Dr. Michael Zinner, chief of surgery at Brigham and Women's Hospital in Boston, said there are advantages to robotically assisted surgery in certain situations.
"The robotic device is easy to learn," Zinner said. "The wrist on the machine gives you [greater flexibility] unlike a straight laparoscope that's more like a chopstick. If the surgeon has any slight tremor, the machine evens it out," he said. In cases such as prostate surgery, where the surgery must take place in a very confined space and there's a significant risk of nerve damage, the delicate, articulating robotic device can be ideal, he said.
But for larger areas of the body, a laparoscope generally works just as well. "Nobody talks about using robotic surgery for removing the gallbladder," noted Zinner, because it would be more expensive without providing an additional benefit. Zinner co-wrote an editorial in the same issue of the journal.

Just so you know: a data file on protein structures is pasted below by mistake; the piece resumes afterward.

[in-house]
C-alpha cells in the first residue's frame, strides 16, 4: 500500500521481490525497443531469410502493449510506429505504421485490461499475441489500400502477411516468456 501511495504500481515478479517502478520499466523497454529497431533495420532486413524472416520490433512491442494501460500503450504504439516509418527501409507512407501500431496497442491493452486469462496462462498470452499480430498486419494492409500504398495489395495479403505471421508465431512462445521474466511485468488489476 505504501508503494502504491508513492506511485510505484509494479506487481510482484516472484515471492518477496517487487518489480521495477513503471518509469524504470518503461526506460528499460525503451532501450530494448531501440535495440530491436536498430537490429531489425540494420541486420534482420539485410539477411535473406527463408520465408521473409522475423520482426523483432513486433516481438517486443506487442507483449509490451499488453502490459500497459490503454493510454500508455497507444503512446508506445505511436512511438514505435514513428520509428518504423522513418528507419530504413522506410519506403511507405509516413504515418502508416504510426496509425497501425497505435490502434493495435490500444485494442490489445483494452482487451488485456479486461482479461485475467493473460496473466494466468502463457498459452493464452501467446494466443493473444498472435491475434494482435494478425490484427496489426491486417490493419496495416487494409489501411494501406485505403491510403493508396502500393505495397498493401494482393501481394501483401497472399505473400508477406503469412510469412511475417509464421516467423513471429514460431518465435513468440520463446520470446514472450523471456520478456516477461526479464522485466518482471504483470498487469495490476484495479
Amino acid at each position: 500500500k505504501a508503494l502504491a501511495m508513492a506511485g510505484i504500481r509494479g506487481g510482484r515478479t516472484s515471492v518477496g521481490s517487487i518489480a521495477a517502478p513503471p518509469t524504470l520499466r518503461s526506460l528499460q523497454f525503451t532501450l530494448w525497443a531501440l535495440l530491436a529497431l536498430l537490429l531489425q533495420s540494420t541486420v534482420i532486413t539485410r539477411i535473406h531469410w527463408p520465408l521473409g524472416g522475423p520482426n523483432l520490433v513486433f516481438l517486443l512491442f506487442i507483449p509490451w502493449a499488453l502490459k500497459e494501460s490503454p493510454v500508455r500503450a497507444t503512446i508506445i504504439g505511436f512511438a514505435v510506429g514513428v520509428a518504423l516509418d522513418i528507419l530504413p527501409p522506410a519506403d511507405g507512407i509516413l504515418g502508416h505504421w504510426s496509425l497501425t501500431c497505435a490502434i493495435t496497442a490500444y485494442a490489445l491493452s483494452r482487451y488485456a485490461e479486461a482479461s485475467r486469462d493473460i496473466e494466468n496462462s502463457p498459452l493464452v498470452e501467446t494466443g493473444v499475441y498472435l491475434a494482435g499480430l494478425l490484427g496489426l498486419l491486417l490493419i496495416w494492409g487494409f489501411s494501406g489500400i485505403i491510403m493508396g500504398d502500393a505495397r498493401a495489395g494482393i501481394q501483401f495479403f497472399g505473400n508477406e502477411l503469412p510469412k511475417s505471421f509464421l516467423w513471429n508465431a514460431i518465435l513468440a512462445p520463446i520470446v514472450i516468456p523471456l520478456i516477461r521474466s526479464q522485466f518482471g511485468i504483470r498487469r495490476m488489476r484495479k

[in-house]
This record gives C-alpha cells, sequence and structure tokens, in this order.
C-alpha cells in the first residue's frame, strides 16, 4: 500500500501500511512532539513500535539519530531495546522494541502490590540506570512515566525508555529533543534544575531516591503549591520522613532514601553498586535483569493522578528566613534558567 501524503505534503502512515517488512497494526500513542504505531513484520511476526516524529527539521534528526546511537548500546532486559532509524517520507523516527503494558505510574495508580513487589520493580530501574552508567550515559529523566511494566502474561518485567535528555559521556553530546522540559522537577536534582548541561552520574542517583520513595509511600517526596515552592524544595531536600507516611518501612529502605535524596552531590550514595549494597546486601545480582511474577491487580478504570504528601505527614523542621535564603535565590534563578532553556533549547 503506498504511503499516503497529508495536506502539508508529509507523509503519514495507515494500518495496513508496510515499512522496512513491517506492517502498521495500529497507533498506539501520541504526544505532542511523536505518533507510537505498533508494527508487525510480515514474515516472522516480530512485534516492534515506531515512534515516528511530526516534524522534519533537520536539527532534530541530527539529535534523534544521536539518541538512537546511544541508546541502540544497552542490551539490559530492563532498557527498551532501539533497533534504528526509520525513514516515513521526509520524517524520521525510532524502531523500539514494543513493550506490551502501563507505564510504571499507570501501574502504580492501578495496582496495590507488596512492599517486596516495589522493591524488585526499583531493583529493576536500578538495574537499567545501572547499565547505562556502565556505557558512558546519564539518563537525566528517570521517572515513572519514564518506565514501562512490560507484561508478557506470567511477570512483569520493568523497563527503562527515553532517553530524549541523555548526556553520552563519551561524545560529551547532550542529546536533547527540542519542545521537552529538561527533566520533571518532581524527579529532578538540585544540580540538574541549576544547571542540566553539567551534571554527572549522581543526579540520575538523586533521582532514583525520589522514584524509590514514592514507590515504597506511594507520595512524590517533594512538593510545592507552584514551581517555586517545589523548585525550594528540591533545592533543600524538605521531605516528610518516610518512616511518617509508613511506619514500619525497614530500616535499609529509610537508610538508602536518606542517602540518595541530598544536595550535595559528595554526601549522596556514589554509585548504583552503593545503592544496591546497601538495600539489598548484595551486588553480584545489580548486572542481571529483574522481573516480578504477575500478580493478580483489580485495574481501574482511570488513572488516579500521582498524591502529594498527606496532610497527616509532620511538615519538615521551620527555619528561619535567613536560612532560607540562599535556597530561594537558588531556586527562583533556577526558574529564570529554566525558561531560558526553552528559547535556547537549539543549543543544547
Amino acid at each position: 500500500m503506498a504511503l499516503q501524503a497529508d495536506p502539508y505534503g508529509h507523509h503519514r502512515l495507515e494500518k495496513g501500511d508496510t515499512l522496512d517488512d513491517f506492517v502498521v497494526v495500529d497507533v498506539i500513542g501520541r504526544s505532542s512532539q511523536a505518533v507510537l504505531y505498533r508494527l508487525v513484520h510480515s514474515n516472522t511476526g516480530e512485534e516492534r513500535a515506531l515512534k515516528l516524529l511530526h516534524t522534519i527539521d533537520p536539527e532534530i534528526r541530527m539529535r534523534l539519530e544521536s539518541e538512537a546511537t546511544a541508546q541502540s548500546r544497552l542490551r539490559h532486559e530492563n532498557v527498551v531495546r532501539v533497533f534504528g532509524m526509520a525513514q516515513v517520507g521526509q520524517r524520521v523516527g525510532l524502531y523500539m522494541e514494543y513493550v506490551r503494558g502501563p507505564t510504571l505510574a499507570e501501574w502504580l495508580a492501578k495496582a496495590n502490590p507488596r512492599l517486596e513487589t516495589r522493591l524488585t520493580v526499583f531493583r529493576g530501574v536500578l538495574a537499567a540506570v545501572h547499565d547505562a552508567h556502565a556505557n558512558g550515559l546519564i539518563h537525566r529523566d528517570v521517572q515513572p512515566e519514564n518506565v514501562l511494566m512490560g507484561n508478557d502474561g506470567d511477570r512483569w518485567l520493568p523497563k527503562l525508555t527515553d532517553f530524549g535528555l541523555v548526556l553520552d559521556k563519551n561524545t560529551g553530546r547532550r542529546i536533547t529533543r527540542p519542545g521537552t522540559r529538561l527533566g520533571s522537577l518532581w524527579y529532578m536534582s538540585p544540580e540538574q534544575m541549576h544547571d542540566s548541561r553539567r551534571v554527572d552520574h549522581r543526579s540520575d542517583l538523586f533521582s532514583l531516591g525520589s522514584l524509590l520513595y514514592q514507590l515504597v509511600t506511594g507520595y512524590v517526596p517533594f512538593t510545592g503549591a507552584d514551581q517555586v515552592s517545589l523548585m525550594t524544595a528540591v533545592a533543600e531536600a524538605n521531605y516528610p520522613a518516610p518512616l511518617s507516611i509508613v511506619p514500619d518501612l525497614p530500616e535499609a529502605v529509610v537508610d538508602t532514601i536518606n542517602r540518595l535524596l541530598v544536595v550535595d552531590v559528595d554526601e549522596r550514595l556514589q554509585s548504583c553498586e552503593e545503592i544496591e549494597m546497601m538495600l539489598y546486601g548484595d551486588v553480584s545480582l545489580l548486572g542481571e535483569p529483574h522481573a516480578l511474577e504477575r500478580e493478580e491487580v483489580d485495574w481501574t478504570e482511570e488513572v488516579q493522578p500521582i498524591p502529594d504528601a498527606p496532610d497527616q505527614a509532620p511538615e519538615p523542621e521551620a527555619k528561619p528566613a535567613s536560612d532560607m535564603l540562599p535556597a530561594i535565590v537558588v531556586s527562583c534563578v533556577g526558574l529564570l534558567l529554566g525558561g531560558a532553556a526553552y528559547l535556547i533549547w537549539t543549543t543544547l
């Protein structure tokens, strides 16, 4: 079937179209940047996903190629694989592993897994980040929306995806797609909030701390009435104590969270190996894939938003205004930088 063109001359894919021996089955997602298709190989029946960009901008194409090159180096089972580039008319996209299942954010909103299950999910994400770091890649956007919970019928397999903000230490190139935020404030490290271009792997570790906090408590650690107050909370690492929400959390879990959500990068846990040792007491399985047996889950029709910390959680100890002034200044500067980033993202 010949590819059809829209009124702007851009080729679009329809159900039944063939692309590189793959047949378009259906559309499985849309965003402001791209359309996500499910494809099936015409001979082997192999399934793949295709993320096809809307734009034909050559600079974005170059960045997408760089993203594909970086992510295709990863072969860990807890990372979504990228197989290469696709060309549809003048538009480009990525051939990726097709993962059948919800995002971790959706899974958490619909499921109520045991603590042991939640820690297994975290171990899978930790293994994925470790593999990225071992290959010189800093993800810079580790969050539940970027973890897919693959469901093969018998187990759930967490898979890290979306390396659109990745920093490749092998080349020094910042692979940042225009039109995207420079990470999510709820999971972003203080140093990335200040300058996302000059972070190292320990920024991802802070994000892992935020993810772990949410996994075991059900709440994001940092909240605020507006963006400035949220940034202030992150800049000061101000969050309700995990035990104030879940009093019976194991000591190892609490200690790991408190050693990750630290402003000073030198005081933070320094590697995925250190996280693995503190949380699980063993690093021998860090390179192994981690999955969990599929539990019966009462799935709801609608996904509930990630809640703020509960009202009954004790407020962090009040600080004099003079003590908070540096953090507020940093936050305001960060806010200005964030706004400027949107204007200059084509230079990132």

In the current study, Wright and his colleagues reviewed data from more than 264,000 women who had a hysterectomy for a non-cancerous condition.
Robotically assisted hysterectomies were performed 0.5 percent of the time in 2007. By 2010, that number had jumped to 9.5 percent. The rate of laparoscopic surgery also increased during this time period, from 24.3 percent to 30.5 percent, according to the study.
At hospitals that introduced robotically assisted hysterectomy, its use quickly rose, the study found. But at hospitals without the robotic option, use of laparoscopic hysterectomy increased during the same time period. Overall, abdominal and vaginal hysterectomies declined.
Robotically assisted hysterectomy was less likely to lead to a hospital stay of two days or more compared to laparoscopic surgery, but the two procedures were similar in all other measured complications.
Where the two procedures differed most significantly w
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